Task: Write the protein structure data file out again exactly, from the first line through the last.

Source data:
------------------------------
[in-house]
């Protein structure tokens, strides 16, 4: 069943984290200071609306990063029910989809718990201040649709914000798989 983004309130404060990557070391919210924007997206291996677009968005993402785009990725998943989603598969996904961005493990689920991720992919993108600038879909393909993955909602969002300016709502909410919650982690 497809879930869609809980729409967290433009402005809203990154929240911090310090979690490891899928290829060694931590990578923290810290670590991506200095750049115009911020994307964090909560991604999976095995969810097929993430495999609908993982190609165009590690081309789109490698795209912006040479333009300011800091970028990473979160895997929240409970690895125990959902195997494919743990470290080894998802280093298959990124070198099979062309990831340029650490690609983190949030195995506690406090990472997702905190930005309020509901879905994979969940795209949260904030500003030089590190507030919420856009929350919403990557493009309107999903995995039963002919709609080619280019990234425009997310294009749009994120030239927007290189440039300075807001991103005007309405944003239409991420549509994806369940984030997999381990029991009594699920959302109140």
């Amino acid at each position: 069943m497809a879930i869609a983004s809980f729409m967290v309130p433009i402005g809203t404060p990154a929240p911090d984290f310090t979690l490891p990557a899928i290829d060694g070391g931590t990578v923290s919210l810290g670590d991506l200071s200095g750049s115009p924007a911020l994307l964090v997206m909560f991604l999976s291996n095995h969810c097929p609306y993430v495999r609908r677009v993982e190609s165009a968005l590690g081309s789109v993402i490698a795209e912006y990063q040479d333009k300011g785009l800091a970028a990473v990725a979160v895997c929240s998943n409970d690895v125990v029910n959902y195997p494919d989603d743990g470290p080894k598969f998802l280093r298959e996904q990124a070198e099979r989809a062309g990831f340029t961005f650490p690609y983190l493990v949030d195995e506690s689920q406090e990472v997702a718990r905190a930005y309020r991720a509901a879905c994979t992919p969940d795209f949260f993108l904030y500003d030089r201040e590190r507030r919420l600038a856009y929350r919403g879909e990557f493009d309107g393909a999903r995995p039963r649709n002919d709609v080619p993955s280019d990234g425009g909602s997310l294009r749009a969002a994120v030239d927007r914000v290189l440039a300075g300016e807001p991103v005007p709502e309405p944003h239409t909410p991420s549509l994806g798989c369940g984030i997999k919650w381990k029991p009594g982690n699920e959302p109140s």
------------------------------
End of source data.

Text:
[in-house]
């Protein structure tokens, strides 16, 4: 069943984290200071609306990063029910989809718990201040649709914000798989 983004309130404060990557070391919210924007997206291996677009968005993402785009990725998943989603598969996904961005493990689920991720992919993108600038879909393909993955909602969002300016709502909410919650982690 497809879930869609809980729409967290433009402005809203990154929240911090310090979690490891899928290829060694931590990578923290810290670590991506200095750049115009911020994307964090909560991604999976095995969810097929993430495999609908993982190609165009590690081309789109490698795209912006040479333009300011800091970028990473979160895997929240409970690895125990959902195997494919743990470290080894998802280093298959990124070198099979062309990831340029650490690609983190949030195995506690406090990472997702905190930005309020509901879905994979969940795209949260904030500003030089590190507030919420856009929350919403990557493009309107999903995995039963002919709609080619280019990234425009997310294009749009994120030239927007290189440039300075807001991103005007309405944003239409991420549509994806369940984030997999381990029991009594699920959302109140």
């Amino acid at each position: 069943m497809a879930i869609a983004s809980f729409m967290v309130p433009i402005g809203t404060p990154a929240p911090d984290f310090t979690l490891p990557a899928i290829d060694g070391g931590t990578v923290s919210l810290g670590d991506l200071s200095g750049s115009p924007a911020l994307l964090v997206m909560f991604l999976s291996n095995h969810c097929p609306y993430v495999r609908r677009v993982e190609s165009a968005l590690g081309s789109v993402i490698a795209e912006y990063q040479d333009k300011g785009l800091a970028a990473v990725a979160v895997c929240s998943n409970d690895v125990v029910n959902y195997p494919d989603d743990g470290p080894k598969f998802l280093r298959e996904q990124a070198e099979r989809a062309g990831f340029t961005f650490p690609y983190l493990v949030d195995e506690s689920q406090e990472v997702a718990r905190a930005y309020r991720a509901a879905c994979t992919p969940d795209f949260f993108l904030y500003d030089r201040e590190r507030r919420l600038a856009y929350r919403g879909e990557f493009d309107g393909a999903r995995p039963r649709n002919d709609v080619p993955s280019d990234g425009g909602s997310l294009r749009a969002a994120v030239d927007r914000v290189l440039a300075g300016e807001p991103v005007p709502e309405p944003h239409t909410p991420s549509l994806g798989c369940g984030i997999k919650w381990k029991p009594g982690n699920e959302p109140s």